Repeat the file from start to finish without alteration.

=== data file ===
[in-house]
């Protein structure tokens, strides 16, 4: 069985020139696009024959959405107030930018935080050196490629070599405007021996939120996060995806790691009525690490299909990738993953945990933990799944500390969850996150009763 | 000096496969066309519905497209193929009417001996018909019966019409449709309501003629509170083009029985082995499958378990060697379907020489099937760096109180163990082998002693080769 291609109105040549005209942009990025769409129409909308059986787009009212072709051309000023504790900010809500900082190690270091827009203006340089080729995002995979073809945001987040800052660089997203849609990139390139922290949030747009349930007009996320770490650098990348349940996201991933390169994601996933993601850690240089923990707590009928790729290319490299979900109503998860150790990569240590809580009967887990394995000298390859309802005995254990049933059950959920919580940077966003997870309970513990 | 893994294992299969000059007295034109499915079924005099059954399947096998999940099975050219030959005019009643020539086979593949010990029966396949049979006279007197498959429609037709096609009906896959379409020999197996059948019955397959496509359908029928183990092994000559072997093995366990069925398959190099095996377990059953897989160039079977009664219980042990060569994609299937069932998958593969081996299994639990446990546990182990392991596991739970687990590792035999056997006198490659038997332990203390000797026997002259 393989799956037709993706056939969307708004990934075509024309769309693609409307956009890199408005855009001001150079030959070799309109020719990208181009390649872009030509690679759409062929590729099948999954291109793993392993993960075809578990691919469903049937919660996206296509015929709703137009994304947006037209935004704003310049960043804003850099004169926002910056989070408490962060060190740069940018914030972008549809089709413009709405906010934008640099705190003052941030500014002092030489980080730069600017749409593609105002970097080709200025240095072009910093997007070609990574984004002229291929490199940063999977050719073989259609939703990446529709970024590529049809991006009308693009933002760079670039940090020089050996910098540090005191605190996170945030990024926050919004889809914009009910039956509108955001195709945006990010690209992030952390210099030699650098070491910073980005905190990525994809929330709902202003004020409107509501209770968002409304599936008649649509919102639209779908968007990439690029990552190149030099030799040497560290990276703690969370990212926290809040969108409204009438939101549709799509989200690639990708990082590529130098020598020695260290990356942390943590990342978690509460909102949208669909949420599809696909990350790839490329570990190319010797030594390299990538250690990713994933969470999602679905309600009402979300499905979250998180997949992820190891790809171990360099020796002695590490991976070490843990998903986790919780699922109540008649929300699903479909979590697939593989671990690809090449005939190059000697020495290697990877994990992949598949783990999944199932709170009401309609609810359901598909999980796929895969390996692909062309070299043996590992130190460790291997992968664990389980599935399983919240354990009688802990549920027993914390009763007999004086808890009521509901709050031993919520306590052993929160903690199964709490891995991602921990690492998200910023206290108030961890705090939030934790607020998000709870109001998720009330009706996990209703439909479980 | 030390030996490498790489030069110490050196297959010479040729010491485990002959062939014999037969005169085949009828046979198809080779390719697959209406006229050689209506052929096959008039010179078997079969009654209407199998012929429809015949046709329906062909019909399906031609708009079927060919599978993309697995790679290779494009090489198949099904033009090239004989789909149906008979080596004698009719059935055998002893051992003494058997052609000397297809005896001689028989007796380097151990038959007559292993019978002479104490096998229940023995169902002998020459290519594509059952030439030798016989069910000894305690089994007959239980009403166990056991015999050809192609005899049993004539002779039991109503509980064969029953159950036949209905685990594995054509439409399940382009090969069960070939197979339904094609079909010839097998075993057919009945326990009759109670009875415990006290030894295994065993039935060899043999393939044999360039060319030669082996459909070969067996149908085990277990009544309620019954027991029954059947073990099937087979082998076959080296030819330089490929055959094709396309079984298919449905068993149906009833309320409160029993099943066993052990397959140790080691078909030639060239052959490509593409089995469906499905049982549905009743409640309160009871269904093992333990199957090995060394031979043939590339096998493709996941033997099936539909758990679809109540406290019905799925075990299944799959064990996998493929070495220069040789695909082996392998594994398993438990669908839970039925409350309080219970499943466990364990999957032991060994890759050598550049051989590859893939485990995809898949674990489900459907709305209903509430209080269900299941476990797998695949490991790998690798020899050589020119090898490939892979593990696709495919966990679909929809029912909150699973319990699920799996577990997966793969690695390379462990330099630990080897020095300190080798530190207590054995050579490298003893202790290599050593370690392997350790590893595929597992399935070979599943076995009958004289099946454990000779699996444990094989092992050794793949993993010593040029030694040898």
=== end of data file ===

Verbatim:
[in-house]
């Protein structure tokens, strides 16, 4: 069985020139696009024959959405107030930018935080050196490629070599405007021996939120996060995806790691009525690490299909990738993953945990933990799944500390969850996150009763 | 000096496969066309519905497209193929009417001996018909019966019409449709309501003629509170083009029985082995499958378990060697379907020489099937760096109180163990082998002693080769 291609109105040549005209942009990025769409129409909308059986787009009212072709051309000023504790900010809500900082190690270091827009203006340089080729995002995979073809945001987040800052660089997203849609990139390139922290949030747009349930007009996320770490650098990348349940996201991933390169994601996933993601850690240089923990707590009928790729290319490299979900109503998860150790990569240590809580009967887990394995000298390859309802005995254990049933059950959920919580940077966003997870309970513990 | 893994294992299969000059007295034109499915079924005099059954399947096998999940099975050219030959005019009643020539086979593949010990029966396949049979006279007197498959429609037709096609009906896959379409020999197996059948019955397959496509359908029928183990092994000559072997093995366990069925398959190099095996377990059953897989160039079977009664219980042990060569994609299937069932998958593969081996299994639990446990546990182990392991596991739970687990590792035999056997006198490659038997332990203390000797026997002259 393989799956037709993706056939969307708004990934075509024309769309693609409307956009890199408005855009001001150079030959070799309109020719990208181009390649872009030509690679759409062929590729099948999954291109793993392993993960075809578990691919469903049937919660996206296509015929709703137009994304947006037209935004704003310049960043804003850099004169926002910056989070408490962060060190740069940018914030972008549809089709413009709405906010934008640099705190003052941030500014002092030489980080730069600017749409593609105002970097080709200025240095072009910093997007070609990574984004002229291929490199940063999977050719073989259609939703990446529709970024590529049809991006009308693009933002760079670039940090020089050996910098540090005191605190996170945030990024926050919004889809914009009910039956509108955001195709945006990010690209992030952390210099030699650098070491910073980005905190990525994809929330709902202003004020409107509501209770968002409304599936008649649509919102639209779908968007990439690029990552190149030099030799040497560290990276703690969370990212926290809040969108409204009438939101549709799509989200690639990708990082590529130098020598020695260290990356942390943590990342978690509460909102949208669909949420599809696909990350790839490329570990190319010797030594390299990538250690990713994933969470999602679905309600009402979300499905979250998180997949992820190891790809171990360099020796002695590490991976070490843990998903986790919780699922109540008649929300699903479909979590697939593989671990690809090449005939190059000697020495290697990877994990992949598949783990999944199932709170009401309609609810359901598909999980796929895969390996692909062309070299043996590992130190460790291997992968664990389980599935399983919240354990009688802990549920027993914390009763007999004086808890009521509901709050031993919520306590052993929160903690199964709490891995991602921990690492998200910023206290108030961890705090939030934790607020998000709870109001998720009330009706996990209703439909479980 | 030390030996490498790489030069110490050196297959010479040729010491485990002959062939014999037969005169085949009828046979198809080779390719697959209406006229050689209506052929096959008039010179078997079969009654209407199998012929429809015949046709329906062909019909399906031609708009079927060919599978993309697995790679290779494009090489198949099904033009090239004989789909149906008979080596004698009719059935055998002893051992003494058997052609000397297809005896001689028989007796380097151990038959007559292993019978002479104490096998229940023995169902002998020459290519594509059952030439030798016989069910000894305690089994007959239980009403166990056991015999050809192609005899049993004539002779039991109503509980064969029953159950036949209905685990594995054509439409399940382009090969069960070939197979339904094609079909010839097998075993057919009945326990009759109670009875415990006290030894295994065993039935060899043999393939044999360039060319030669082996459909070969067996149908085990277990009544309620019954027991029954059947073990099937087979082998076959080296030819330089490929055959094709396309079984298919449905068993149906009833309320409160029993099943066993052990397959140790080691078909030639060239052959490509593409089995469906499905049982549905009743409640309160009871269904093992333990199957090995060394031979043939590339096998493709996941033997099936539909758990679809109540406290019905799925075990299944799959064990996998493929070495220069040789695909082996392998594994398993438990669908839970039925409350309080219970499943466990364990999957032991060994890759050598550049051989590859893939485990995809898949674990489900459907709305209903509430209080269900299941476990797998695949490991790998690798020899050589020119090898490939892979593990696709495919966990679909929809029912909150699973319990699920799996577990997966793969690695390379462990330099630990080897020095300190080798530190207590054995050579490298003893202790290599050593370690392997350790590893595929597992399935070979599943076995009958004289099946454990000779699996444990094989092992050794793949993993010593040029030694040898």